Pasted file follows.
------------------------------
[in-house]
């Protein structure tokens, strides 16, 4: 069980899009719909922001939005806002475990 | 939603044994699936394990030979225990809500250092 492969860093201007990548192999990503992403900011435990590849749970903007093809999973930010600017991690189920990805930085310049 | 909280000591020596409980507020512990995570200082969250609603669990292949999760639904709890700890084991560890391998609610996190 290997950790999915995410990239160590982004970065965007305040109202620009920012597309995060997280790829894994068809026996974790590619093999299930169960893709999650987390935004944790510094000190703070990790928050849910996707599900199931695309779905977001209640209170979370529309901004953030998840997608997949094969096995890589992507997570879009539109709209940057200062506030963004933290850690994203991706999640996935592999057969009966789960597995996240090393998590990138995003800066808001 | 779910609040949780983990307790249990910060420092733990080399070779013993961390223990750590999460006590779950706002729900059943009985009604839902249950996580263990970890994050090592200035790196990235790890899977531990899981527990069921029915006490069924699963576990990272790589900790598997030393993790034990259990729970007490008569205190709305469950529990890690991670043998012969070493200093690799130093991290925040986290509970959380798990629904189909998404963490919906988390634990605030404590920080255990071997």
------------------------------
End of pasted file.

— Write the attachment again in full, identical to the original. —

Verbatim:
[in-house]
């Protein structure tokens, strides 16, 4: 069980899009719909922001939005806002475990 | 939603044994699936394990030979225990809500250092 492969860093201007990548192999990503992403900011435990590849749970903007093809999973930010600017991690189920990805930085310049 | 909280000591020596409980507020512990995570200082969250609603669990292949999760639904709890700890084991560890391998609610996190 290997950790999915995410990239160590982004970065965007305040109202620009920012597309995060997280790829894994068809026996974790590619093999299930169960893709999650987390935004944790510094000190703070990790928050849910996707599900199931695309779905977001209640209170979370529309901004953030998840997608997949094969096995890589992507997570879009539109709209940057200062506030963004933290850690994203991706999640996935592999057969009966789960597995996240090393998590990138995003800066808001 | 779910609040949780983990307790249990910060420092733990080399070779013993961390223990750590999460006590779950706002729900059943009985009604839902249950996580263990970890994050090592200035790196990235790890899977531990899981527990069921029915006490069924699963576990990272790589900790598997030393993790034990259990729970007490008569205190709305469950529990890690991670043998012969070493200093690799130093991290925040986290509970959380798990629904189909998404963490919906988390634990605030404590920080255990071997």